In a landmark decision, the European Union announced an agreement on March 7th 2019 that will require institutional investors and advisors to consider and make public disclosures regarding the environmental, social, and governance (ESG) impacts of their investment products.
According to the UN-backed organization Principles for Responsible Investment (PRI), the new rules will apply to all European financial market participants, including “private and occupational pension funds, insurance funds, portfolio management and investment advisors.”
In a press release that announced this watershed agreement, the European Commission outlined the major provisions of the new rules:
“The new regulation sets out how financial market participants and financial advisors must integrate environmental, social or governance (ESG) risks and opportunities in their processes, as part of their duty to act in the best interest of clients. It also sets uniform rules on how those financial market participants should inform investors about their compliance with the integration of ESG risks and opportunities. By so doing, it addresses information asymmetries on sustainability issues between end-investors and financial market participants or financial advisors. The availability of information is crucial to the integration of risks related to the impact of ESG events on the value of investments, for example in assets located in flood-prone areas. The regulation also requires the disclosure of adverse impact on ESG matters, such as in assets that pollute water or devastate bio-diversity, to ensure the sustainability of investments.”
The EU statement goes on to explain that the new regulation is built around three essential pillars:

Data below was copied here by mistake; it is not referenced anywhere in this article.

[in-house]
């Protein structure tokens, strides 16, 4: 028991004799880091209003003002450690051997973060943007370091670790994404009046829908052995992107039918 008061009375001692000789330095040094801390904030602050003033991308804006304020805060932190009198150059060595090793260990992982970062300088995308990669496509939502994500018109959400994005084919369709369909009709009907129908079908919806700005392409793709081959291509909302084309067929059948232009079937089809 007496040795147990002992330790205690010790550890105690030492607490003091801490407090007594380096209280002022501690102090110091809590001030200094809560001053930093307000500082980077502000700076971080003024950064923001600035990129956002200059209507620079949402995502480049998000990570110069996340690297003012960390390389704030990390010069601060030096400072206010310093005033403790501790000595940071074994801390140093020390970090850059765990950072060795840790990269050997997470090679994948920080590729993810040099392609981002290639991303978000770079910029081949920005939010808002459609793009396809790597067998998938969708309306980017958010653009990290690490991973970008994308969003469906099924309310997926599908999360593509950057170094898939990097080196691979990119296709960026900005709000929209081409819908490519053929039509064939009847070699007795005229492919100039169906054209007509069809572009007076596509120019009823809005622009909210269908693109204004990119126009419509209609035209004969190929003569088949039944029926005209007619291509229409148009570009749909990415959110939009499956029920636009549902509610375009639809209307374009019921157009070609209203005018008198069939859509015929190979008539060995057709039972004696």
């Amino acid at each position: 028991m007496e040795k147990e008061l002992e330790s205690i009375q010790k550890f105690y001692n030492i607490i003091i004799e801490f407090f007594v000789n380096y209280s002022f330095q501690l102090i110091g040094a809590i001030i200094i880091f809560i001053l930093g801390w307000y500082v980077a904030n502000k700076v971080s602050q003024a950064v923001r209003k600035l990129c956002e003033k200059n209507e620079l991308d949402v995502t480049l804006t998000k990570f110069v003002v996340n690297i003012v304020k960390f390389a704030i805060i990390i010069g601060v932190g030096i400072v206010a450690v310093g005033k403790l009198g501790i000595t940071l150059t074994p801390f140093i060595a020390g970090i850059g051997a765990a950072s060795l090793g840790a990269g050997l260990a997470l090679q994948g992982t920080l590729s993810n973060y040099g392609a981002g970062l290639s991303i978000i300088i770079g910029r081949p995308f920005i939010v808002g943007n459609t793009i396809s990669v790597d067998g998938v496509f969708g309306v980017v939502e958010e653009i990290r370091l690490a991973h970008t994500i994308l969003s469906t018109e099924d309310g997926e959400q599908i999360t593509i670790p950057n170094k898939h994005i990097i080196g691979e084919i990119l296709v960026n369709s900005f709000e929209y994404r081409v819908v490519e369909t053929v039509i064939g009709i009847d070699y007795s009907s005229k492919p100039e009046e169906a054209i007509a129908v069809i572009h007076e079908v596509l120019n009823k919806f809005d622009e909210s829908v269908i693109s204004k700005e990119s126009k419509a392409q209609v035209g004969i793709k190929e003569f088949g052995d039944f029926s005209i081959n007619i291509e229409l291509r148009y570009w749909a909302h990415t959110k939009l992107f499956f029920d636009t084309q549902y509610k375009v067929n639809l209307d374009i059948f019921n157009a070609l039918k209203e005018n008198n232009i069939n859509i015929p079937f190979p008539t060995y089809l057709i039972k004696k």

Elimination of greenwashing (unsubstantiated or misleading claims about sustainability characteristics and benefits of an investment product), and an increase of market awareness on sustainability matters;
Regulatory neutrality: the rules introduce a disclosure toolbox to be applied in the same manner by different financial market operators. The three European Supervisory Authorities (ESAs), and in particular the Joint Committee of the Authorities, will ensure further convergence and harmonization of disclosures in all the sectors concerned.
Level playing field: the regulation covers the following financial services sectors: (i) investment funds; (ii) insurance based investment products (life insurance products with investment components available as individual retail life policies as well as group life policies); (iii) private and occupational pensions, (iv) individual portfolio management; and (v) both insurance and investment advice.
Will Martindale, the PRI’s director of Policy and Research, hailed the new measure and highlighted how it:
Explicitly links financial regulation to global sustainability objectives such as the UN Sustainable Development Goals and Paris Climate agreement.
Uses the word “must” -- which removes any ambiguity regarding ESG: financial market participants face an imperative to integrate ESG factors into their analysis.
Uses the word “opportunities”: ESG issues helps investors to avoid investment risk, and also to capitalize on new opportunities.
Requires disclosure of the adverse impact of not attending to ESG matters. This would be the first regulatory-backed disclosure framework to incorporate the adverse sustainability impacts attributable to investment activity.
We wholeheartedly agree. As we and our social investment colleagues have argued for decades, a true fiduciary is compelled to take ESG factors into account. While Wall Street has grudgingly started to pay attention in recent years, this move by the EU represents a significant step toward bringing ESG considerations into the mainstream the world over.
We congratulate the EU for both its prescience and its leadership.
[feature photo credit: Flickr user tiseb]